With his 2015-16 beginning with an eight-game Premier League goal drought, the sceptics began to believe that, although Kane was good, he was not the long-awaited successor to Shearer as a truly world-class English centre-forward.

Kane now has 11 Premier League goals to his name this season, two more for England, and his performance at Everton on Sunday, while failing to score, was a masterclass in centre-forward play. He has become the focal point of Mauricio Pochettino’s team, a striker with the ability not only to score goals, but also to link play and hold the ball up, as Shearer once did for club and country. And he is not even 23 until the end of July.

By then, he may well be playing in Guangzhou or Shanghai on his first pre-season tour with United, or even working on a partnership with Diego Costa at Chelsea, but such has been Tottenham’s progress under Pochettino and the uncertainty surrounding the future at both Old Trafford and Stamford Bridge, who is to say that sticking with Spurs will not be Kane’s best option this summer?

Even if City come calling, would playing second fiddle to Aguero be more appealing than having a team built around him in north London?

It is a dilemma that Kane is likely to have to address, however, because English football’s superpowers, and maybe even those from Spain and Germany, like what they see in a player who has benefited from the hard knocks of loan spells at Leicester, Norwich, Millwall and Leyton Orient.


Kane scores for England against Switzerland in September

They will like it even more if he emerges as one of the stars of France 2016 and that is when Kane and Spurs will face that fork in the road.

Matt Le Tissier happily spent a career at Southampton, rejecting offers from bigger and more successful clubs, to remain with one that could not realistically offer him the prospect of silverware or eye-watering wages.

Spurs may be able to provide the trophies – with Kane, they will certainly have a better chance – but the likes of United, Chelsea and City will always blow them out of the water when it comes to the number of noughts on a weekly salary.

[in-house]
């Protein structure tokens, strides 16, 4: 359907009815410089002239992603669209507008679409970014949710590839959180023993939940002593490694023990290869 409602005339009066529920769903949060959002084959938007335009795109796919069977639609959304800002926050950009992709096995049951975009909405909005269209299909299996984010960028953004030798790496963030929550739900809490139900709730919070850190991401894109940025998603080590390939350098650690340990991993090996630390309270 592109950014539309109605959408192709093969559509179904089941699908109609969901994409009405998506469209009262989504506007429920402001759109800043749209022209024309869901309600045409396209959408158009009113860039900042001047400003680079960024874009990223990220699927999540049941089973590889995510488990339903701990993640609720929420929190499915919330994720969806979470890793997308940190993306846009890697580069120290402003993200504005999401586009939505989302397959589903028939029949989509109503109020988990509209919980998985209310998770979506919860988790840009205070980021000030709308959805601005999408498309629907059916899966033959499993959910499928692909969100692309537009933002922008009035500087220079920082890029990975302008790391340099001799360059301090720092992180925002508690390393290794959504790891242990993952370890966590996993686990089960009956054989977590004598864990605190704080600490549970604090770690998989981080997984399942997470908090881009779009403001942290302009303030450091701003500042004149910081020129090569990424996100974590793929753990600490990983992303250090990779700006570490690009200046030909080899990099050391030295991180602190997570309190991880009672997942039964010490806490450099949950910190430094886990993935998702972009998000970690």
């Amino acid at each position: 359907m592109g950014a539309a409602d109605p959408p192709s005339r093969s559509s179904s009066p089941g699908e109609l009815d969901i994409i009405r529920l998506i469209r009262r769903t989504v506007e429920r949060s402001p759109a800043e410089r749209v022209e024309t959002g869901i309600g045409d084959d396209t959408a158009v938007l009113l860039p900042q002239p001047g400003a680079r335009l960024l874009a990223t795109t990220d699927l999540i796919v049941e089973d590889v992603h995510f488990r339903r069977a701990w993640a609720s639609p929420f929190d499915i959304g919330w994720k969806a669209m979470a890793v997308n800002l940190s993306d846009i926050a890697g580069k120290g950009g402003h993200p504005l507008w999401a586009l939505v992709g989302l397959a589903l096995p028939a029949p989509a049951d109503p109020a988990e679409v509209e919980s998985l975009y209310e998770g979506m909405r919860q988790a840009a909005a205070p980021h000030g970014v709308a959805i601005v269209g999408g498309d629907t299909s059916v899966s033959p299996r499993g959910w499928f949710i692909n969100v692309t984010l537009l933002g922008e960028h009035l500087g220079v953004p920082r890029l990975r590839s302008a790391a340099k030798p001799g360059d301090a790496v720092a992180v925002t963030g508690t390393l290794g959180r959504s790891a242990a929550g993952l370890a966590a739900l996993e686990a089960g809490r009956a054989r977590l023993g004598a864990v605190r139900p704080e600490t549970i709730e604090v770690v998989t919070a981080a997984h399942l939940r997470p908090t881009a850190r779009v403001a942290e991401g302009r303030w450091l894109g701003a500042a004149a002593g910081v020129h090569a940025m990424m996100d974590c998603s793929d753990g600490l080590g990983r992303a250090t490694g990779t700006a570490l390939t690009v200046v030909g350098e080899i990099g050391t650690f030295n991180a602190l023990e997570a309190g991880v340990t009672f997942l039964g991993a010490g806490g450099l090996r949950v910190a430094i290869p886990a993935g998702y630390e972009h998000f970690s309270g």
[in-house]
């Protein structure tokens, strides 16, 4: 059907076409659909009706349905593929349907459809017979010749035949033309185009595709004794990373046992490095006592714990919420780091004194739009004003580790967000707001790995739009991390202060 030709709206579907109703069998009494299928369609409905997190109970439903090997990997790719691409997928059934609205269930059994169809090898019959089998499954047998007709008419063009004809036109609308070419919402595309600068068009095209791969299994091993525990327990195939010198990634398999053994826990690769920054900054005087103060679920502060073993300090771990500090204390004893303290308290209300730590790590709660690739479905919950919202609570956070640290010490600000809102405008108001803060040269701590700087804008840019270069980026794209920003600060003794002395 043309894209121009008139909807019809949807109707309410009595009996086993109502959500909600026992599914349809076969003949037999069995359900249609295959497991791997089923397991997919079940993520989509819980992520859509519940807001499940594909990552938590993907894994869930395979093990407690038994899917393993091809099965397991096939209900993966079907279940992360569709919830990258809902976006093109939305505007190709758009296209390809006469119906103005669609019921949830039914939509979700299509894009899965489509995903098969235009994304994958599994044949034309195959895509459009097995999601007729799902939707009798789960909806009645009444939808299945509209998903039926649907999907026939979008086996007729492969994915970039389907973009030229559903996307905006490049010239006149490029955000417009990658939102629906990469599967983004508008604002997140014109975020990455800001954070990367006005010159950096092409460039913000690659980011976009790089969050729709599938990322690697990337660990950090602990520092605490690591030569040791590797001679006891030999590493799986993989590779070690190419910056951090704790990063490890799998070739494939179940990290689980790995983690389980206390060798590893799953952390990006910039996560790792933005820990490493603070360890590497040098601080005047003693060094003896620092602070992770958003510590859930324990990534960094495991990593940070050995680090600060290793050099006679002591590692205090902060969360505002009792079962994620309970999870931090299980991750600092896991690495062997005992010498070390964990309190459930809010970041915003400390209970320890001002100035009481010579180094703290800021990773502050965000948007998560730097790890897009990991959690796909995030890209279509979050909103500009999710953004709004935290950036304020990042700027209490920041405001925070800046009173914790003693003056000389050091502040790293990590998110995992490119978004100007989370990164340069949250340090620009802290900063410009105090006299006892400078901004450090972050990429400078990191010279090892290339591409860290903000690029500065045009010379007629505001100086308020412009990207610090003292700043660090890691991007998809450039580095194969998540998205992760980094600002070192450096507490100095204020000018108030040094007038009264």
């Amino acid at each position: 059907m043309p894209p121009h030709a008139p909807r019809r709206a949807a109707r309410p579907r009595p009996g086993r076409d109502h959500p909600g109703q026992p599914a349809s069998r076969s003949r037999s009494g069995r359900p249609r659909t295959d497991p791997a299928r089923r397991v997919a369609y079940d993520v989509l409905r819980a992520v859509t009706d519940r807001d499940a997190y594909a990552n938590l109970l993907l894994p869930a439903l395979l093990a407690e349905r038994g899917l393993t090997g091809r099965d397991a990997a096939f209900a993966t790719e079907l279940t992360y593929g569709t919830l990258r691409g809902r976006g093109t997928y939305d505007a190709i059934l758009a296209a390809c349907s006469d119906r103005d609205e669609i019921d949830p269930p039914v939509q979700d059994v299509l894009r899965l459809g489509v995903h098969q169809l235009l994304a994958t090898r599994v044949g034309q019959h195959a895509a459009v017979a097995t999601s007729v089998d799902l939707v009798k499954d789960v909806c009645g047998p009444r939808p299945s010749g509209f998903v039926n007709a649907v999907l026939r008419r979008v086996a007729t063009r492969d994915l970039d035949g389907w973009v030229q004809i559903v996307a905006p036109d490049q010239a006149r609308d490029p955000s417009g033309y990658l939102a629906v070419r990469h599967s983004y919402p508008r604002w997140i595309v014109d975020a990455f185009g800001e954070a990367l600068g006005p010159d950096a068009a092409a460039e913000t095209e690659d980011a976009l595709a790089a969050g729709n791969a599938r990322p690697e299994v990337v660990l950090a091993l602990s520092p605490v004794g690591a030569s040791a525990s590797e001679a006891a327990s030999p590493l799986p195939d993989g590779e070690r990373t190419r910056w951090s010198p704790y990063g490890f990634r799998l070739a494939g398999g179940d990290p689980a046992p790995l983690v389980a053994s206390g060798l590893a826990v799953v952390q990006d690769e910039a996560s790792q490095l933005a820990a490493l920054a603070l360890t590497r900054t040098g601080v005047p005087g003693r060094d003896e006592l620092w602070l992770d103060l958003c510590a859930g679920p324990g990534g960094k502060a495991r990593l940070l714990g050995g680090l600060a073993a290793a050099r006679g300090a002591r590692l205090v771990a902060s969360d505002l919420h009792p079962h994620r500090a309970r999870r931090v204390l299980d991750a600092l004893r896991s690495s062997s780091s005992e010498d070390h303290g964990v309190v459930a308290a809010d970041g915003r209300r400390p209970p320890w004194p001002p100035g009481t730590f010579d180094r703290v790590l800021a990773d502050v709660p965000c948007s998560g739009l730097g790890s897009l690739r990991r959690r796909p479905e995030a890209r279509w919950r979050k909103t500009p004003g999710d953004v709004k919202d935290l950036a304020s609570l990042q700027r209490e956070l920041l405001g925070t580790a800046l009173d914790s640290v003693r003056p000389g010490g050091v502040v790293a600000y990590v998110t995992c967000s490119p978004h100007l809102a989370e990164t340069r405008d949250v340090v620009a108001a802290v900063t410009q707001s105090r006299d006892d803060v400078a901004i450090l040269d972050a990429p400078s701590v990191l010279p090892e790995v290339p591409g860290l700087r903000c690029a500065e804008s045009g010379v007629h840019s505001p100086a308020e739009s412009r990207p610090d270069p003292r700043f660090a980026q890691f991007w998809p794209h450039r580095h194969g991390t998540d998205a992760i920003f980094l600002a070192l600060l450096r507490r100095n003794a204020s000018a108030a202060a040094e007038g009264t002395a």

Having signed a contract in February last year which ties him to Spurs until 2020, Kane will not be easy to prise away, but the top players will always go where the trophies are, regardless of the fine print on a piece of paper.

So it will say a lot of about Tottenham, and Kane, if he continues to play with a cockerel on his chest next season.

Young’s creative revival at United should nudge England

Ashley Young has not played for England since winning the last of his 30 caps against Ukraine in September 2013, so the 30-year-old would appear to have disappeared off Roy Hodgson’s radar ahead of Euro 2016.

But the Manchester United winger has been one of the few positives in recent weeks at Old Trafford and, against Swansea at the weekend, delivered a stream of quality crosses for Wayne Rooney and Anthony Martial. Service is crucial for strikers and, after deploying Young as a full-back, Louis van Gaal now appears to have discovered the value of a player who can actually create chances for his forwards.


Ashley Young has not played for England since September 2013

It is an ill wind that will blow Klopp to Stoke

In an interview with Bild last week, Jürgen Klopp gave a novel reason for Liverpool’s stop-start progress since his arrival as manager in October.

“The wind can be quite extreme in England,” Klopp said. “We are not familiar with that in Germany and players who are not from the UK have to get used to the winds.”

Looking forward to your Capital One Cup semi-final at Stoke tonight then, Jürgen?